A review of the legislative process in relations to the documents that are produced can help when compiling a legislative history.
When statutory language is vague or ambiguous, the rules of statutory construction indicate that the legislative history of a statute can be used to determine the legislative intent expressed in the statute. This legislative history is found within the documents generated as a bill moves from introduction to final passage.
For federal legislative history, the public law number and the bill number will be key to finding the documents associated with the legislation. Below are the four basic types of legislative history documents:
Bill Text & Amendments:
The first step in the legislative process is the introduction of a bill into Congress. A bill will change as it makes its way through the legislative process. The initial version is referred to as the introduced bill, after amendments have been added it is referred to as an engrossed bill and the final version of the bill that is sent to the President for signature is the enrolled bill.
Committee reports are the most important source of legislative history. Before a bill becomes a law, each of the House and Senate will assign the bill to a committee for review. The committee reports often include the history of the bill, the purpose of the bill, and the committee's reasoning for its recommendations. Please note that there may be multiple committee reports for a single bill. The House and/or Senate committees may issue a report or there may be a conference report crafted by members of both chambers.
Take special note of conference reports because they are issued at the end of the legislative process if a conference committee was assigned to reconcile differences between the House and Senate versions of a bill.
Congressional Record (Debate):
The Congressional Record contains transcripts of Congressional debates. Debates include discussions for or against proposed bills and amendments and explanations of unclear provisions. The authoritativeness of congressional debate varies. Any legislator can say whatever he or she wants—and this will appear as debate in the Congressional Record. Perhaps more importantly, comments can be inserted into the Congressional Record at later dates, so it cannot be reliably inferred that the comments in the Congressional Record were actually made prior to the passage of the law.
The Congressional Record is published in two editions: the daily edition and the bound edition.
Daily edition - After each day that Congress is in session, the proceedings are printed in the Congressional Record and available the following morning. Each page of the daily version is preceded with S for Senate, H for House, E for Extensions of Remarks, or D for Daily Digest.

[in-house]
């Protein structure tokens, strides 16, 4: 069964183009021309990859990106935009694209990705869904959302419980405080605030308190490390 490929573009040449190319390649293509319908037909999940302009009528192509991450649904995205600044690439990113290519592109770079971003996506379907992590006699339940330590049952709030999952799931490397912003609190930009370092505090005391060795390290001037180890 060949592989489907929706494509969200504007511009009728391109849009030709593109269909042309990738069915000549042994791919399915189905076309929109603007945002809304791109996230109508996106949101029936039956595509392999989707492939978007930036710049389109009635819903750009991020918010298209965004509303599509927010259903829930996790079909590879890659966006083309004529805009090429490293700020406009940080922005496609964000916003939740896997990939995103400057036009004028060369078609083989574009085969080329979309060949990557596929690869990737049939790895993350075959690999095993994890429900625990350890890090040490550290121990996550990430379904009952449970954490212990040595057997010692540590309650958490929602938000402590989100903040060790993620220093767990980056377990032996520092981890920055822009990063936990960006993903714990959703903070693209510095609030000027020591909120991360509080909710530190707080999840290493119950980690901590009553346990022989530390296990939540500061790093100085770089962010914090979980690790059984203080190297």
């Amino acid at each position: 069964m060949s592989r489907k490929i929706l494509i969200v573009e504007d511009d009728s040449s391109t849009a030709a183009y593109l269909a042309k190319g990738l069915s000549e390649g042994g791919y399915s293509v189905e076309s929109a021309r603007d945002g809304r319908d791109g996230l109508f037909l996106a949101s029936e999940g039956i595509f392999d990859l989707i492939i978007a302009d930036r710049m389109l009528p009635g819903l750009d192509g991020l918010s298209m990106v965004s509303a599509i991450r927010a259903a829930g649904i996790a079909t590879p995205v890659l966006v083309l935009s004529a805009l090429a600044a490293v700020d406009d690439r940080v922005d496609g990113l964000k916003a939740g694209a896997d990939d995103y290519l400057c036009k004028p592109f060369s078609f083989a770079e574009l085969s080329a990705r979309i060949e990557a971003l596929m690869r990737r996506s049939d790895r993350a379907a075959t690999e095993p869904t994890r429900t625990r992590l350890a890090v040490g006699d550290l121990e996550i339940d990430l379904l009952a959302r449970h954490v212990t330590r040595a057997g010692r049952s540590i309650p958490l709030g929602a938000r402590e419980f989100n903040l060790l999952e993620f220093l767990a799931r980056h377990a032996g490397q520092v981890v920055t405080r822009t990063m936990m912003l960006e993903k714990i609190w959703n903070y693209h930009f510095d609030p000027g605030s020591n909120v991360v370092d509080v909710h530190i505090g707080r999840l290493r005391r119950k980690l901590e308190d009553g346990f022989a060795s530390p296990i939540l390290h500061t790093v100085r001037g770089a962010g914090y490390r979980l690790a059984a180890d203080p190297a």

Bound edition - After the end of each year, a permanent final version, referred to as the Congressional Record 'bound edition', is prepared by the Government Publishing Office. In the bound edition, the pagination is continuous, and there is some editing and rearrangement of texts.
Congressional committees hear testimony on proposed legislation from interested persons or parties. Hearings tend to be more exploratory and fact finding, as witnesses, experts and citizens give opinions on the pending legislation. Because the hearings are held to inform the debate for the committee, some researchers consider them a less authoritative resource. However, hearings are frequently cited by courts and do provide valuable insight into the intentions of the legislature.
There are some useful legislative history research guides available online. Each of the University of Washington and the Law Librarians's Society of Washington, D.C. has a particularly helpful research guide.
Others are available by using a search engine and searching "research guide" "federal legislative history."
In some instances, the legislative history of a particular law or area of law is often already compiled and published as compiled sources of legislative history, scholarly articles, books, treatises, or other publications.
Below are sources to check:
Search the library's catalog for materials available at Seattle University and other universities participating in the Summit consortium. Search by keyword for the popular name of the statute and "legislative history", e.g., "Social Security Act" AND "legislative history."
Search the "Name of the Act" "legislative history." Carefully evaluate the sources you discover.
Identifying the public law number is critical. How do you find the public law number?
If starting with a statute: use the Credits which appear at the end of the substantive text of the statute. The credits will reference when the statute was first enacted and each subsequent amendment.
If starting with the title of an act: use a popular name table to identify the statute and use the credits OR Google the name fo the act and put "P.L." or "Pub. L." in your search. You can access popular name tables through subscription databases, or for free.
Electronic sources for finding committee reports, Congressional Record (debate), hearings, and bill texts and amendments:
Finding Older Committee Reports:
UW Suzzallo Library/Government Publications Department: reports back to 1789
Congressional Research Service (CRS) Reports:
The Congressional Research Service (CRS) is a non-partisan arm of the Library of Congress. CRS conducts in-depth research on issues of public interest including proposed and enacted legislation. The UW Gallagher Law Library provides a comprehensive research guide for finding CRS reports.